The Des Moines Register ran this version of the Christmas story from the New King James Bible on the front page of today’s Iowa Life section. The date that Jesus was born remains unknown; Andrew McGowan offers one historical perspective on how December 25 came to be celebrated as Christmas. Also unknown are the number of wise men (not identified as kings in scripture) who reportedly came to look for the baby just born. The nature of the star of Bethlehem has been a hot topic of debate among religious historians. Apparently it was not Venus, Halley’s comet, a supernova, a meteor, or Uranus. Kenneth Bailey’s discussion of the manger and the inn is worth a read. In his view, the birthplace of Jesus was likely a private home, which may have been in a cave.

After the jump I’ve enclosed the video of Mike Huckabee’s famous “floating cross” Christmas-themed television commercial, which aired soon after he became the Republican front-runner for the 2008 Iowa caucuses. When Huckabee launched his second presidential campaign, I didn’t see him winning the Iowa caucuses again, but I expected him to retain a solid chunk of social conservative supporters, having retained high name recognition as a Fox News network show for years. I never thought we’d see Huckabee languishing below 3 percent in the Iowa polling average, below 2 percent in the South Carolina polling average, off the stage for prime-time debates, and reducing staff salaries for lack of money.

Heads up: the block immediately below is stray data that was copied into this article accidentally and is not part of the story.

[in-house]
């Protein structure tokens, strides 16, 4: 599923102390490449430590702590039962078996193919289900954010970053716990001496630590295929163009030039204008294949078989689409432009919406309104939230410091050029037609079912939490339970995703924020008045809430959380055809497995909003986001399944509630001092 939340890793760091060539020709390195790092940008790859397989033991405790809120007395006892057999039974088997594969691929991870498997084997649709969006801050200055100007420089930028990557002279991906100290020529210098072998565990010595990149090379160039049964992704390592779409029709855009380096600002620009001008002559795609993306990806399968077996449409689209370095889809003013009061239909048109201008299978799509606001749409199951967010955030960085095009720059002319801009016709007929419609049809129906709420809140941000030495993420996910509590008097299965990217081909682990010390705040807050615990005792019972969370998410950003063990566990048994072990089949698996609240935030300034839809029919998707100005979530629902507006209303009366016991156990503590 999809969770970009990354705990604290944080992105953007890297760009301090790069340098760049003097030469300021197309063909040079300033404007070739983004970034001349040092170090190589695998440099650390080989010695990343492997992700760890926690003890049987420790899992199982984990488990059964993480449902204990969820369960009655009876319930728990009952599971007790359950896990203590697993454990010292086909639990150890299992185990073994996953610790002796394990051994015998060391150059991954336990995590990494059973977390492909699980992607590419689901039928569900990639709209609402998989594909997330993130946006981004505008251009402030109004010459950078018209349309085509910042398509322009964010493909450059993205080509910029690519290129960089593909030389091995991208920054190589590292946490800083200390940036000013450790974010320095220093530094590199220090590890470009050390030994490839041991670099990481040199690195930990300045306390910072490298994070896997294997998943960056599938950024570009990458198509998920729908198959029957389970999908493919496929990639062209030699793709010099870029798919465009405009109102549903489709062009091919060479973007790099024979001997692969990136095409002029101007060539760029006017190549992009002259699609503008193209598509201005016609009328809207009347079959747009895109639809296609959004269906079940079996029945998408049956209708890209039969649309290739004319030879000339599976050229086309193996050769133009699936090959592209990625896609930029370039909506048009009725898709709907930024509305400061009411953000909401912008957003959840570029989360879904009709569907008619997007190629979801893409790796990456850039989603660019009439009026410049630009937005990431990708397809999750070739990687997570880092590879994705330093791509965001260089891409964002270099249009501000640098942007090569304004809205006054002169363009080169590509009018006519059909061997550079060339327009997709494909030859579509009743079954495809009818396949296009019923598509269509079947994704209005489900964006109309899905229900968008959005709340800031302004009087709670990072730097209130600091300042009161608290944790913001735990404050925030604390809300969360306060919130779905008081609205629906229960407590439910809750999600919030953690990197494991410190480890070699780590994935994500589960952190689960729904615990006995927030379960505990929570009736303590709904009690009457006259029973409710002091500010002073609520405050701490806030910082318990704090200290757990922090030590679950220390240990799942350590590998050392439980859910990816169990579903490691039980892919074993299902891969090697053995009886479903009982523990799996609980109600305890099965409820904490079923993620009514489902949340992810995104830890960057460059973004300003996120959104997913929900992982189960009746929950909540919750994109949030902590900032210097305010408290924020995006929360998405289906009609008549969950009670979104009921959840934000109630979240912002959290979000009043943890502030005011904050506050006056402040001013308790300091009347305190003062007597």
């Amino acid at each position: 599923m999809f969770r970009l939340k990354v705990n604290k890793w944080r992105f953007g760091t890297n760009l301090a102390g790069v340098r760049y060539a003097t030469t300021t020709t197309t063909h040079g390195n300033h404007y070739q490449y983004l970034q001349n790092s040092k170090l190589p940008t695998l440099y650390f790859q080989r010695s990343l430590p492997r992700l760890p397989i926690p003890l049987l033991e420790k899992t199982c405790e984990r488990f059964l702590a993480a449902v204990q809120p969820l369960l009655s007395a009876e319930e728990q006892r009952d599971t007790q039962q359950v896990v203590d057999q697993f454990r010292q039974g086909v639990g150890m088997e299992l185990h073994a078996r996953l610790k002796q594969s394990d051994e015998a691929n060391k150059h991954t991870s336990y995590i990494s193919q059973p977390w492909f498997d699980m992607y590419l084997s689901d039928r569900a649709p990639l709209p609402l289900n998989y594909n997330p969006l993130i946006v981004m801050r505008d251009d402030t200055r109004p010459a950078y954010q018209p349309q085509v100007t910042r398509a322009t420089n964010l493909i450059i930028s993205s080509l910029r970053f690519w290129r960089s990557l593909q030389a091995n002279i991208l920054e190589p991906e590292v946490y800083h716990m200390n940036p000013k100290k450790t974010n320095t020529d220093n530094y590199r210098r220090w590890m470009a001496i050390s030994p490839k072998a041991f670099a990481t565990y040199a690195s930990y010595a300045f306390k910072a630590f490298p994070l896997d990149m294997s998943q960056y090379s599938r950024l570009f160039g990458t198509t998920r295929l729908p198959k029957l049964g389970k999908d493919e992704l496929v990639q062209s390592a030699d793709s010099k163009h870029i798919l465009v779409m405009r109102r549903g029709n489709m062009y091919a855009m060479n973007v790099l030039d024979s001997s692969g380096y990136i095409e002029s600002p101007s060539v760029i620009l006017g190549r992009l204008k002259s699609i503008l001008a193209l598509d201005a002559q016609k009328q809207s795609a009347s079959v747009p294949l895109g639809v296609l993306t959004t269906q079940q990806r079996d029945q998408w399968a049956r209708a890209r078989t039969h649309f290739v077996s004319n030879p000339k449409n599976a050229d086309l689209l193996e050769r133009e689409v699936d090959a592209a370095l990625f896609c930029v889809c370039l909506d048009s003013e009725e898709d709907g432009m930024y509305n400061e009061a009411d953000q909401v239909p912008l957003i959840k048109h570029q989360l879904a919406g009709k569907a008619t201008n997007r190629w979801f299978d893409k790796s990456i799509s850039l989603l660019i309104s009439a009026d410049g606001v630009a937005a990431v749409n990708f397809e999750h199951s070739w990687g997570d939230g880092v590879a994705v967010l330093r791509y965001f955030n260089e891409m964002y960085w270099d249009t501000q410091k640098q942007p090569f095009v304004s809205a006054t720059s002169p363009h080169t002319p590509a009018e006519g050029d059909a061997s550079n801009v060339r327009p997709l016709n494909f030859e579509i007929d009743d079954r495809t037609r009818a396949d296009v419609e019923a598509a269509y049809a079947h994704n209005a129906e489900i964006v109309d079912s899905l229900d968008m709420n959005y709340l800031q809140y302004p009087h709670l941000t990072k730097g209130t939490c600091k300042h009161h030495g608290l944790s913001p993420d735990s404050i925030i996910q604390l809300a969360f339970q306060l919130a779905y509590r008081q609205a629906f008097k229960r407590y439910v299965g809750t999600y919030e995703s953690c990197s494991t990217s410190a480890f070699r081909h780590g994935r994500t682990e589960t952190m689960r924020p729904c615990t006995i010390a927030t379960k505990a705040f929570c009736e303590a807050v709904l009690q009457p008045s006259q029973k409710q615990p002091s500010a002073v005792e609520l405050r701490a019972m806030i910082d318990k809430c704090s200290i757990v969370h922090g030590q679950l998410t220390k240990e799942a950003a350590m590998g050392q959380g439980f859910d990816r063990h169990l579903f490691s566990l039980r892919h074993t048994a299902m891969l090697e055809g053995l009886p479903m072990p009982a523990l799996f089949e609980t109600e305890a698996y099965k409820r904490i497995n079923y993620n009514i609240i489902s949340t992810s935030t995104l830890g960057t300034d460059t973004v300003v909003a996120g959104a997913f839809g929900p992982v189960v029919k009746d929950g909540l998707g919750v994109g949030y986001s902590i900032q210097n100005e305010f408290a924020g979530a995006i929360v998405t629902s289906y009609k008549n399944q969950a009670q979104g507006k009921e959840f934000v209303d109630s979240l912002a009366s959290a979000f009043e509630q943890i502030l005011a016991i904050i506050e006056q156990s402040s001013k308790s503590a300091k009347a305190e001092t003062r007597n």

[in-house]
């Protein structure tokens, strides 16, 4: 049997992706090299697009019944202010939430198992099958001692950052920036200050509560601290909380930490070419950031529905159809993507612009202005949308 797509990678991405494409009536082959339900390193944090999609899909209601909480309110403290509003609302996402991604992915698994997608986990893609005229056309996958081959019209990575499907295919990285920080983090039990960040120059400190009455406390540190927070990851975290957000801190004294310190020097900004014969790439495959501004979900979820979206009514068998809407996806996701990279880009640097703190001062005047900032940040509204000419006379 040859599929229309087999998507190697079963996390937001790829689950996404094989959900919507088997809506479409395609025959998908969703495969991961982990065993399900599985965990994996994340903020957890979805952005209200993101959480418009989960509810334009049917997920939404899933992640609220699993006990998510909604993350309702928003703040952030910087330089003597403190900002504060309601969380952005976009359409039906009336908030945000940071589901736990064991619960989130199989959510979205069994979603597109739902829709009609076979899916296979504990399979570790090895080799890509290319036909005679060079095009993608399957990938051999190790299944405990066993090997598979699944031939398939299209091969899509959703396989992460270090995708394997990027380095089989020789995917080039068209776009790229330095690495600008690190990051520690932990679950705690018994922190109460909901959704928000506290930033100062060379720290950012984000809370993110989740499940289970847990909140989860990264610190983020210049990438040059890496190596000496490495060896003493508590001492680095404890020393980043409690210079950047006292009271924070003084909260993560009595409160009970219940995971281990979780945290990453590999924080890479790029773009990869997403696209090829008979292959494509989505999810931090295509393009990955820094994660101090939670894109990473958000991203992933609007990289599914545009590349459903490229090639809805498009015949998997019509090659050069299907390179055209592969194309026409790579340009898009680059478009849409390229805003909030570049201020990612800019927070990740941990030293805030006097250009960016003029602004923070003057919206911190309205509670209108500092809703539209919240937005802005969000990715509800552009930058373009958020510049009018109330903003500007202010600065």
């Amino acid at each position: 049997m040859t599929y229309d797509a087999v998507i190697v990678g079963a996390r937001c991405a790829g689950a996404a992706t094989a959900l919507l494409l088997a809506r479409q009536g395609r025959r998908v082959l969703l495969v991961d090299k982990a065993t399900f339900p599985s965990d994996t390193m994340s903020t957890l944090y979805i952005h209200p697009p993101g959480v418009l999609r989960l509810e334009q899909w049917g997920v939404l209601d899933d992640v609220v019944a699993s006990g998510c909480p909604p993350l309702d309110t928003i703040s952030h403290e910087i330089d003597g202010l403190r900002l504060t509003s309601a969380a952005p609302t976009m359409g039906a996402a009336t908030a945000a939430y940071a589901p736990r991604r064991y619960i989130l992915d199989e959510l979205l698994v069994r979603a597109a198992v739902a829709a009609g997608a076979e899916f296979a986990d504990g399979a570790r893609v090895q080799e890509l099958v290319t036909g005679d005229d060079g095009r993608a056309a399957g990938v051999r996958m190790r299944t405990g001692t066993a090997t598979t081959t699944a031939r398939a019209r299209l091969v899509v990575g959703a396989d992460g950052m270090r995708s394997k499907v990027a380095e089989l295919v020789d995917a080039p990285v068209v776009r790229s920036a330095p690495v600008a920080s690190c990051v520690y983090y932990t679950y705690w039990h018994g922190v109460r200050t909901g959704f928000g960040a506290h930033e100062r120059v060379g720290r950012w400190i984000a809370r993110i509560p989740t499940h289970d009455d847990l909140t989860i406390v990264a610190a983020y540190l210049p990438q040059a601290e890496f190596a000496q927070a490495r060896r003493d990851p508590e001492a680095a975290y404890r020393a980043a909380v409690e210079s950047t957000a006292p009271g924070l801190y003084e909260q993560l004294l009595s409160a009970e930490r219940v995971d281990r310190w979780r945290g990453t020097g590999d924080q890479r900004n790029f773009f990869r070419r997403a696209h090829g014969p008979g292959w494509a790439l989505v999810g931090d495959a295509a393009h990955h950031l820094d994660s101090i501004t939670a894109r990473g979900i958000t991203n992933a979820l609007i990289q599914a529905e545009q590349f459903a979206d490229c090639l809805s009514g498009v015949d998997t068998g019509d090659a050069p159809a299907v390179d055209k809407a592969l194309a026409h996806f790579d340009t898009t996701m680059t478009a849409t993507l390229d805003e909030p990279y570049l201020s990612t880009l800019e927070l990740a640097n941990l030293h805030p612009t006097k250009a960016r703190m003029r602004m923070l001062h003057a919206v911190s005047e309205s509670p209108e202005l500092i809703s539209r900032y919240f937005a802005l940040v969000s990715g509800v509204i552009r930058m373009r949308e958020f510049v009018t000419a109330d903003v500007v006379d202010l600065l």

My family doesn’t celebrate Christian holidays, but we did enjoy noodle kugel last night while listening to the Klezmonauts’ “Oy to the World,” the only Christmas music we own and to my knowledge, the only collection of Christmas songs done in the klezmer style. If you love “Jewish jazz” and holiday music, I also recommend the Klezmatics album “Woody Guthrie’s Happy Joyous Hanukkah.” It’s true, the legendary American folk singer wrote lots of Chanukah-themed lyrics. Members of the Klezmatics set Guthrie’s words to new music.